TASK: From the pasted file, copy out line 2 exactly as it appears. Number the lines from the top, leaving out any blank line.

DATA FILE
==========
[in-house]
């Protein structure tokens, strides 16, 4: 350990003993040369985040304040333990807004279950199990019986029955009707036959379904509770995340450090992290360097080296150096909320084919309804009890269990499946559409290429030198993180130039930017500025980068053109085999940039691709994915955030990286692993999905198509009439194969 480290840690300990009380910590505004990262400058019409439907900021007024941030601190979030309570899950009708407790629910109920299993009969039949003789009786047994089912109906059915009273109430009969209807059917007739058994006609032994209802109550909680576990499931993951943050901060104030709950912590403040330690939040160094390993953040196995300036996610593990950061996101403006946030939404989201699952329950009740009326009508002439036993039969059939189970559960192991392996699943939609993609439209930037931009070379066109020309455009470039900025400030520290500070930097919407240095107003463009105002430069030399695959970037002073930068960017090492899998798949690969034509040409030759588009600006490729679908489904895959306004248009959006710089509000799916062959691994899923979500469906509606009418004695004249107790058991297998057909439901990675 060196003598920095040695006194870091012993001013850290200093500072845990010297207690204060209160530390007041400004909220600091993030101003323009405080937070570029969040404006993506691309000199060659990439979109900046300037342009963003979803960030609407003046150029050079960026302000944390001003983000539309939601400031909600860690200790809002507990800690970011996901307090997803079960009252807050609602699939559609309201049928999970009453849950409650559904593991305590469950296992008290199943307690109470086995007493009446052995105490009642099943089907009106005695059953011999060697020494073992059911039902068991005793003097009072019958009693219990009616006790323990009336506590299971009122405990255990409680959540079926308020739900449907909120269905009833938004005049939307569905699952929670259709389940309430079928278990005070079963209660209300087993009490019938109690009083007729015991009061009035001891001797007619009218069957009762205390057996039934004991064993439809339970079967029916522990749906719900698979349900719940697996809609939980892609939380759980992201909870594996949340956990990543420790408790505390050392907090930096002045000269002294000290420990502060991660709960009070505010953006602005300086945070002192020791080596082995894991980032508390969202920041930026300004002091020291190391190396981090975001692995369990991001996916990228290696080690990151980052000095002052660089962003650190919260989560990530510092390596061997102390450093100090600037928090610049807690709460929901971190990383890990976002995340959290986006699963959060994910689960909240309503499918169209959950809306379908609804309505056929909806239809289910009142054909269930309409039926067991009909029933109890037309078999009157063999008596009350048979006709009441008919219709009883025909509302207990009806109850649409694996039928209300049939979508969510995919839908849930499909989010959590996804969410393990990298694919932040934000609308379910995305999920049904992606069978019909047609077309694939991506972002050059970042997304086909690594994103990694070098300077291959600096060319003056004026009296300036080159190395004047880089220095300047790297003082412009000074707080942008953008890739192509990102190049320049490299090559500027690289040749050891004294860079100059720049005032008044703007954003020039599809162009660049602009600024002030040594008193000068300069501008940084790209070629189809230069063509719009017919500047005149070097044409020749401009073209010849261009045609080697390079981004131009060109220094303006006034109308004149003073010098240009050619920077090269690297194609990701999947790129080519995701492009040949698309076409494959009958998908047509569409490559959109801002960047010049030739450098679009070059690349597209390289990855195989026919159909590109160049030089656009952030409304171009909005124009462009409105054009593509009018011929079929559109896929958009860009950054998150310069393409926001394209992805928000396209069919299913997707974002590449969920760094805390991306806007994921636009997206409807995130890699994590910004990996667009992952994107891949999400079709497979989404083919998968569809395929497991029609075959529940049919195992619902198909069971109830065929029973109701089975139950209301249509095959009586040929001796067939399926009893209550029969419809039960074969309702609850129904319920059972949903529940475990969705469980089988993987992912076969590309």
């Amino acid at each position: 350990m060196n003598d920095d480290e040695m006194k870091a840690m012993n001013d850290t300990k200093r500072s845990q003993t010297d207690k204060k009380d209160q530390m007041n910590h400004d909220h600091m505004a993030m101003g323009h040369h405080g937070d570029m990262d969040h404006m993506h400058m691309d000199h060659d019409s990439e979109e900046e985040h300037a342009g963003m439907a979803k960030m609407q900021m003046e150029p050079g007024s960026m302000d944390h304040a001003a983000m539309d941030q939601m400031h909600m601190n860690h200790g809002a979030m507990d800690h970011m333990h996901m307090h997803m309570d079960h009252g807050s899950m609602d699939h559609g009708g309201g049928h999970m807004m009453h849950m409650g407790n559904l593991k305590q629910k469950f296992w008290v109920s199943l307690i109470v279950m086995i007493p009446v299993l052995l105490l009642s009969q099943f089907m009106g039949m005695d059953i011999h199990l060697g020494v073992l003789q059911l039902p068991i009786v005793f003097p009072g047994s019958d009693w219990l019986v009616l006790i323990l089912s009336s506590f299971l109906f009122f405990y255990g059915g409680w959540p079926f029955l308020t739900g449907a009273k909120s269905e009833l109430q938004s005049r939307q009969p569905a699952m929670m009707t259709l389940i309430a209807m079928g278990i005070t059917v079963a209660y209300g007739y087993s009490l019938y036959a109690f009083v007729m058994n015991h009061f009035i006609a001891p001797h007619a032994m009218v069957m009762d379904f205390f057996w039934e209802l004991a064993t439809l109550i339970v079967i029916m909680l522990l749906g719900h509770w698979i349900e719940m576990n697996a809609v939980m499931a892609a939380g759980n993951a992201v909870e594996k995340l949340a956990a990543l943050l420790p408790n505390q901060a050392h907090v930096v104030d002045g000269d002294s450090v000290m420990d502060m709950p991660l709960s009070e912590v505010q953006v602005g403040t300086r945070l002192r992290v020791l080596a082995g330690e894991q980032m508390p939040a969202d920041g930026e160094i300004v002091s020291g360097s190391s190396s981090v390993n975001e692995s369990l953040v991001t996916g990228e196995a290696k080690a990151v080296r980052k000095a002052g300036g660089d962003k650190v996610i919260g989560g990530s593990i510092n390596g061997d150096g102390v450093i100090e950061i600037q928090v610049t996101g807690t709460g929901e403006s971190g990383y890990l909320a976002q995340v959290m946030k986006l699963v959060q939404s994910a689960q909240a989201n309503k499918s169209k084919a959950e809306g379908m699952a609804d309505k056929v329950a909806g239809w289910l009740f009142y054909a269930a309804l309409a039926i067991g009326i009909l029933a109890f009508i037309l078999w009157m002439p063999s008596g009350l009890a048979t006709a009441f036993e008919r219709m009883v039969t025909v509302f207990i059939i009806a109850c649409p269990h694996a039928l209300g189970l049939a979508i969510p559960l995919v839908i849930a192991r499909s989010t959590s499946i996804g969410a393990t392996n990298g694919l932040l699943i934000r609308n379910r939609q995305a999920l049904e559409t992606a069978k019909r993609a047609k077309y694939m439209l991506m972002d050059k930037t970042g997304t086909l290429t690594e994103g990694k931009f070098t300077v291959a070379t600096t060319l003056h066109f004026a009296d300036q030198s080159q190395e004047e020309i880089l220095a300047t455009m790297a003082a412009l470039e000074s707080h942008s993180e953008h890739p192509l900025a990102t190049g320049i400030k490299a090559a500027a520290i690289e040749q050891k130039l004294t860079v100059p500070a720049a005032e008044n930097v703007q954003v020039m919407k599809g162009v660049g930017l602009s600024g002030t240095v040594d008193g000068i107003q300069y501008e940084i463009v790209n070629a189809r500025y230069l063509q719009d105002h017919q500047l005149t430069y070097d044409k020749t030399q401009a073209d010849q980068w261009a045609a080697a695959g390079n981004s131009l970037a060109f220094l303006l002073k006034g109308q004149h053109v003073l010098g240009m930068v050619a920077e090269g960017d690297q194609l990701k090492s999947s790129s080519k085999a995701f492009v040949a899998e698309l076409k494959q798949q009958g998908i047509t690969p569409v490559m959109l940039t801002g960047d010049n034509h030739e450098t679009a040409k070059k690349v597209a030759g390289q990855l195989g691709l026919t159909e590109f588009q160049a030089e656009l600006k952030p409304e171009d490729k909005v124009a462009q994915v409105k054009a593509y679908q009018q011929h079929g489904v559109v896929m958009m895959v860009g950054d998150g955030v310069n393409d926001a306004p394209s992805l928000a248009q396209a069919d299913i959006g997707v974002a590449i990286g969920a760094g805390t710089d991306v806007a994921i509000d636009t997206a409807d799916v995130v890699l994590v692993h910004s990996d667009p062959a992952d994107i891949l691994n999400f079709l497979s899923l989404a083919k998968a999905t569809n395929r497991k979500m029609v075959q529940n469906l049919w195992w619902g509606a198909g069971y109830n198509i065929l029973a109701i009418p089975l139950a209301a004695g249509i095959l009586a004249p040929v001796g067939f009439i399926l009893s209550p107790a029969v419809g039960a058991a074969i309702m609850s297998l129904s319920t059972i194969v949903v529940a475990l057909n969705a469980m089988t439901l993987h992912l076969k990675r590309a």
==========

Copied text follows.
């Protein structure tokens, strides 16, 4: 350990003993040369985040304040333990807004279950199990019986029955009707036959379904509770995340450090992290360097080296150096909320084919309804009890269990499946559409290429030198993180130039930017500025980068053109085999940039691709994915955030990286692993999905198509009439194969 480290840690300990009380910590505004990262400058019409439907900021007024941030601190979030309570899950009708407790629910109920299993009969039949003789009786047994089912109906059915009273109430009969209807059917007739058994006609032994209802109550909680576990499931993951943050901060104030709950912590403040330690939040160094390993953040196995300036996610593990950061996101403006946030939404989201699952329950009740009326009508002439036993039969059939189970559960192991392996699943939609993609439209930037931009070379066109020309455009470039900025400030520290500070930097919407240095107003463009105002430069030399695959970037002073930068960017090492899998798949690969034509040409030759588009600006490729679908489904895959306004248009959006710089509000799916062959691994899923979500469906509606009418004695004249107790058991297998057909439901990675 060196003598920095040695006194870091012993001013850290200093500072845990010297207690204060209160530390007041400004909220600091993030101003323009405080937070570029969040404006993506691309000199060659990439979109900046300037342009963003979803960030609407003046150029050079960026302000944390001003983000539309939601400031909600860690200790809002507990800690970011996901307090997803079960009252807050609602699939559609309201049928999970009453849950409650559904593991305590469950296992008290199943307690109470086995007493009446052995105490009642099943089907009106005695059953011999060697020494073992059911039902068991005793003097009072019958009693219990009616006790323990009336506590299971009122405990255990409680959540079926308020739900449907909120269905009833938004005049939307569905699952929670259709389940309430079928278990005070079963209660209300087993009490019938109690009083007729015991009061009035001891001797007619009218069957009762205390057996039934004991064993439809339970079967029916522990749906719900698979349900719940697996809609939980892609939380759980992201909870594996949340956990990543420790408790505390050392907090930096002045000269002294000290420990502060991660709960009070505010953006602005300086945070002192020791080596082995894991980032508390969202920041930026300004002091020291190391190396981090975001692995369990991001996916990228290696080690990151980052000095002052660089962003650190919260989560990530510092390596061997102390450093100090600037928090610049807690709460929901971190990383890990976002995340959290986006699963959060994910689960909240309503499918169209959950809306379908609804309505056929909806239809289910009142054909269930309409039926067991009909029933109890037309078999009157063999008596009350048979006709009441008919219709009883025909509302207990009806109850649409694996039928209300049939979508969510995919839908849930499909989010959590996804969410393990990298694919932040934000609308379910995305999920049904992606069978019909047609077309694939991506972002050059970042997304086909690594994103990694070098300077291959600096060319003056004026009296300036080159190395004047880089220095300047790297003082412009000074707080942008953008890739192509990102190049320049490299090559500027690289040749050891004294860079100059720049005032008044703007954003020039599809162009660049602009600024002030040594008193000068300069501008940084790209070629189809230069063509719009017919500047005149070097044409020749401009073209010849261009045609080697390079981004131009060109220094303006006034109308004149003073010098240009050619920077090269690297194609990701999947790129080519995701492009040949698309076409494959009958998908047509569409490559959109801002960047010049030739450098679009070059690349597209390289990855195989026919159909590109160049030089656009952030409304171009909005124009462009409105054009593509009018011929079929559109896929958009860009950054998150310069393409926001394209992805928000396209069919299913997707974002590449969920760094805390991306806007994921636009997206409807995130890699994590910004990996667009992952994107891949999400079709497979989404083919998968569809395929497991029609075959529940049919195992619902198909069971109830065929029973109701089975139950209301249509095959009586040929001796067939399926009893209550029969419809039960074969309702609850129904319920059972949903529940475990969705469980089988993987992912076969590309």